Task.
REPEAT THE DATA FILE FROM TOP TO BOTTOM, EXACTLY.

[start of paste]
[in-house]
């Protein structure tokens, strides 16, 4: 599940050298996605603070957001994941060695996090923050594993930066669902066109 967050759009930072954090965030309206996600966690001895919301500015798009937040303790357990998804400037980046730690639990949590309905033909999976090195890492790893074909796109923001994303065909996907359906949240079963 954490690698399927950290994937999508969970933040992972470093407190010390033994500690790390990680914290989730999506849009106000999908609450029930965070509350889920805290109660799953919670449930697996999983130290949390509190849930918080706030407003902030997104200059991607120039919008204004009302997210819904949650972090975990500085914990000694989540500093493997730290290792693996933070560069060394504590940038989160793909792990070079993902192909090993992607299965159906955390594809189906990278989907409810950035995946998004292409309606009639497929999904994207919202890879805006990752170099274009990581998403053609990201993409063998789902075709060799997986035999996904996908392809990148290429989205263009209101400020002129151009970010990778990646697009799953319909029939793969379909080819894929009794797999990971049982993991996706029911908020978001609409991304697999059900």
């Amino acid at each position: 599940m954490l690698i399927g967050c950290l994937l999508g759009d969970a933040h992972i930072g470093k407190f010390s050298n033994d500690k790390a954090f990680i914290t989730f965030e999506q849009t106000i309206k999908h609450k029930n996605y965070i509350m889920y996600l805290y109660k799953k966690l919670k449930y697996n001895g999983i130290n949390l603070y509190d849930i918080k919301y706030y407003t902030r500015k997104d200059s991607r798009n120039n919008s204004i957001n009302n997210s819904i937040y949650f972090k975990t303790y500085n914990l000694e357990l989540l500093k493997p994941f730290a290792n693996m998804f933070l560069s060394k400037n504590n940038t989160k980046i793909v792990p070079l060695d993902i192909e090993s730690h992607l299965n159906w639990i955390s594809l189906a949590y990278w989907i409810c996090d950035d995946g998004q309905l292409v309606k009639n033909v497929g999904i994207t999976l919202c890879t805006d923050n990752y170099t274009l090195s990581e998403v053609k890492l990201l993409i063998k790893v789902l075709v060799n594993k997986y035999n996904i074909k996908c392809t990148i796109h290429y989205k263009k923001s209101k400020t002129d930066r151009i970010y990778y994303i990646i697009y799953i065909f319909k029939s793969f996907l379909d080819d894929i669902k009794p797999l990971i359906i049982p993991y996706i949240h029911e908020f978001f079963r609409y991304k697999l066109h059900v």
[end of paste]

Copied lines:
[in-house]
């Protein structure tokens, strides 16, 4: 599940050298996605603070957001994941060695996090923050594993930066669902066109 967050759009930072954090965030309206996600966690001895919301500015798009937040303790357990998804400037980046730690639990949590309905033909999976090195890492790893074909796109923001994303065909996907359906949240079963 954490690698399927950290994937999508969970933040992972470093407190010390033994500690790390990680914290989730999506849009106000999908609450029930965070509350889920805290109660799953919670449930697996999983130290949390509190849930918080706030407003902030997104200059991607120039919008204004009302997210819904949650972090975990500085914990000694989540500093493997730290290792693996933070560069060394504590940038989160793909792990070079993902192909090993992607299965159906955390594809189906990278989907409810950035995946998004292409309606009639497929999904994207919202890879805006990752170099274009990581998403053609990201993409063998789902075709060799997986035999996904996908392809990148290429989205263009209101400020002129151009970010990778990646697009799953319909029939793969379909080819894929009794797999990971049982993991996706029911908020978001609409991304697999059900």
């Amino acid at each position: 599940m954490l690698i399927g967050c950290l994937l999508g759009d969970a933040h992972i930072g470093k407190f010390s050298n033994d500690k790390a954090f990680i914290t989730f965030e999506q849009t106000i309206k999908h609450k029930n996605y965070i509350m889920y996600l805290y109660k799953k966690l919670k449930y697996n001895g999983i130290n949390l603070y509190d849930i918080k919301y706030y407003t902030r500015k997104d200059s991607r798009n120039n919008s204004i957001n009302n997210s819904i937040y949650f972090k975990t303790y500085n914990l000694e357990l989540l500093k493997p994941f730290a290792n693996m998804f933070l560069s060394k400037n504590n940038t989160k980046i793909v792990p070079l060695d993902i192909e090993s730690h992607l299965n159906w639990i955390s594809l189906a949590y990278w989907i409810c996090d950035d995946g998004q309905l292409v309606k009639n033909v497929g999904i994207t999976l919202c890879t805006d923050n990752y170099t274009l090195s990581e998403v053609k890492l990201l993409i063998k790893v789902l075709v060799n594993k997986y035999n996904i074909k996908c392809t990148i796109h290429y989205k263009k923001s209101k400020t002129d930066r151009i970010y990778y994303i990646i697009y799953i065909f319909k029939s793969f996907l379909d080819d894929i669902k009794p797999l990971i359906i049982p993991y996706i949240h029911e908020f978001f079963r609409y991304k697999l066109h059900v």